World must end FGM and all forms of gender-based violence
06/02/2020 - With up to 600,000 women and girls in Europe living with the trauma of Female Genital Mutilation (FGM), the EU must urgently step-up efforts to end gender-based violence around the world.
The PES Women Executive gathered today - International Day of Zero Tolerance for Female Genital Mutilation (6 Feb) - to reiterate that FGM is a violation of human rights, which - like women’s issues in general - has been systematically overlooked by policymakers.
Europe must work to ensure a world where the rights of girls and women are valued and respected by all, and where everyone is able to fulfil their potential and contribute to a fairer and more just society.
PES Women met with European Network End FGM to support their work and learn more about the misconceptions and challenges around FGM. Together with the WHO, End FGM has today launched an interactive economic cost calculator to visualise the health and economic costs of FGM and the potential cost savings of investments aimed at preventing FGM. The research quantifies the investments needed to reduce the health and social burden of FGM, which is an important step in building an investment case for preventing the practice.
PES Women has consistently called on all EU institutions, member states and decision makers to step up their ambitions when it comes to tackling gender-based violence, including FGM. This has included advocating for the introduction of a binding EU Gender Equality Strategy, which the European Commission has now committed to, and for the EU-wide ratification of the Istanbul Convention. FGM must be considered when drafting and implementing new EU instruments to combat the continuum of violence against women.
At least 200 million women and girls worldwide – on all continents - have been affected by FGM. In Europe, up to 600,000 women and girls live with the physical and psychological consequences of FGM, and a further 180,000 could be in danger of being cut, according to estimates by End FGM. If current population trends continue, the number of girls being cut every year will increase from 3.9 million to 4.6 million by 2030.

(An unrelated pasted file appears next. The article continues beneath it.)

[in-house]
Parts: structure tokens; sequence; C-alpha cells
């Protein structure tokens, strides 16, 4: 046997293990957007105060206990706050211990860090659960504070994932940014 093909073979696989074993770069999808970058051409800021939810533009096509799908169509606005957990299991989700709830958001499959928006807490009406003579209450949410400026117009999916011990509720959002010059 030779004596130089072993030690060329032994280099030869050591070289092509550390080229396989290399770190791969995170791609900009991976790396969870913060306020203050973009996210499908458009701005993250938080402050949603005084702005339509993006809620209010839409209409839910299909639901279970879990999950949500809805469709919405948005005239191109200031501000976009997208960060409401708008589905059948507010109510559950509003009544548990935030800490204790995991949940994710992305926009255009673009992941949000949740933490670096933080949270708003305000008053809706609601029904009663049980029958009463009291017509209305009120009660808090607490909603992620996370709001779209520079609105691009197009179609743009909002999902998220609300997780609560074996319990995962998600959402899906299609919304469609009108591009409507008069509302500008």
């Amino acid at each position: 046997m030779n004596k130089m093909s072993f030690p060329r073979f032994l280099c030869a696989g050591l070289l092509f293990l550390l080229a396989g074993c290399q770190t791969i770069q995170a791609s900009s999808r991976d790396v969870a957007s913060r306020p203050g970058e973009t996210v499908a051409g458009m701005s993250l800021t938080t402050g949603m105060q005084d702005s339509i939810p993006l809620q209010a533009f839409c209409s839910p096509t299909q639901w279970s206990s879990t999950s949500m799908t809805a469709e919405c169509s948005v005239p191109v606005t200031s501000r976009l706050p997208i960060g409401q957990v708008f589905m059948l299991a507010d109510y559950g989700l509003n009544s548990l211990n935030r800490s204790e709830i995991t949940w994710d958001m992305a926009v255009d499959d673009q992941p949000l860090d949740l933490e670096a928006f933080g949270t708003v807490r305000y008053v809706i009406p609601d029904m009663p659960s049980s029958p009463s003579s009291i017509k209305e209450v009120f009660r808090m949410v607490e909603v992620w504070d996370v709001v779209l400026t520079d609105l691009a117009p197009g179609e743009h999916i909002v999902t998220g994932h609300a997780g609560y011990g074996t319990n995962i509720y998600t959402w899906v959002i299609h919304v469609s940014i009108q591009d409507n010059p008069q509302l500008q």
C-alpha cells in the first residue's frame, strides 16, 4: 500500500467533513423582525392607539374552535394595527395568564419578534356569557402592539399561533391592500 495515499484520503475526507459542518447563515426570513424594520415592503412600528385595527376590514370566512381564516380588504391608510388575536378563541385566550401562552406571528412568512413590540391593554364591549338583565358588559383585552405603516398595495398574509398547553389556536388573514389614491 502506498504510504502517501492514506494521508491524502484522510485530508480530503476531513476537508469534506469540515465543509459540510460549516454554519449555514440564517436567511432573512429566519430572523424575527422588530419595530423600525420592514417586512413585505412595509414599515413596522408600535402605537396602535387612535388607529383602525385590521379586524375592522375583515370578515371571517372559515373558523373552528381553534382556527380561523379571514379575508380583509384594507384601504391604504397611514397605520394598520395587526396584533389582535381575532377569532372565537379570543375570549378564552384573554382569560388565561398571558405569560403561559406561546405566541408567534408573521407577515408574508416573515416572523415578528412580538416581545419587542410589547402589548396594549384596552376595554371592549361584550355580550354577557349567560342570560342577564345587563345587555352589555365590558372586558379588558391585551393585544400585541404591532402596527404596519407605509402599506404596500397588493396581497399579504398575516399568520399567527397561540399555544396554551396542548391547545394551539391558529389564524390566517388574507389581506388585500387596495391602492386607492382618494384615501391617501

This situation means Europe and the rest of the world is seriously off track when it comes to meeting the UN target under the Sustainable Development Goals to eliminate FGM worldwide by 2030. In Europe, there is also currently no EU-wide standard for support of FGM survivors, who are not able to access high-quality care and support in every member state.
PES Women President Zita Gurmai said:
“FGM is a cruel practice which is tantamount to torture. It is done expressly to exert power over girls and young women, causing physical and psychological damage which lasts a lifetime. The world must come together to stop it.
“The political will exists to do this, yet the number of women affected by FGM appears to be rising. As End FGM has highlighted, without investment and prioritisation of this issue, the world is in danger of missing the UN target. It is time to make invisible violence against girls visible.
“We must think about the next 10 years as a decade of action against gender-based violence. PES Women supports calls to massively scale-up efforts to drive down all forms of violence against women, including FGM. At European level, there must finally be EU-wide ratification of the Istanbul Convention and a binding Gender Equality Strategy, which commits member states to step up their game for women’s human rights.”
At today’s meeting - the first of 2020 with its Executive board members - PES Women set out its programme and actions for the coming months. 2020 will be a crucial year for women’s rights and gender equality. It is the 25th anniversary of the adoption of the Beijing Declaration and Platform for Action, whose targets still have not been met today. In 2020, PES Women will continue to push the EU and all actors to accelerate the realisation of gender equality and the empowerment of all women and girls.
Notes to editors
- About FGM: Female genital mutilation (FGM) comprises all procedures that involve altering or injuring the female genitalia for non-medical reasons and is recognized internationally as a violation of the human rights, the health and the integrity of girls and women.
- About the target to eliminate FGM: A target of eliminating FGM within a generation was set in 2008 in an interagency statement signed by the OHCHR, UNAIDS, UNDP, UNECA, UNESCO, UNFPA, UNHCR, UNICEF, UNIFEM, WHO. In 2019 the UN set a target of eliminating FGM by 2030.
- About End FGM: The End FGM European Network (End FGM EU) is a European umbrella network of 24 organisations working to ensure sustainable European action to end female genital mutilation. For more information visit: https://www.endfgm.eu/.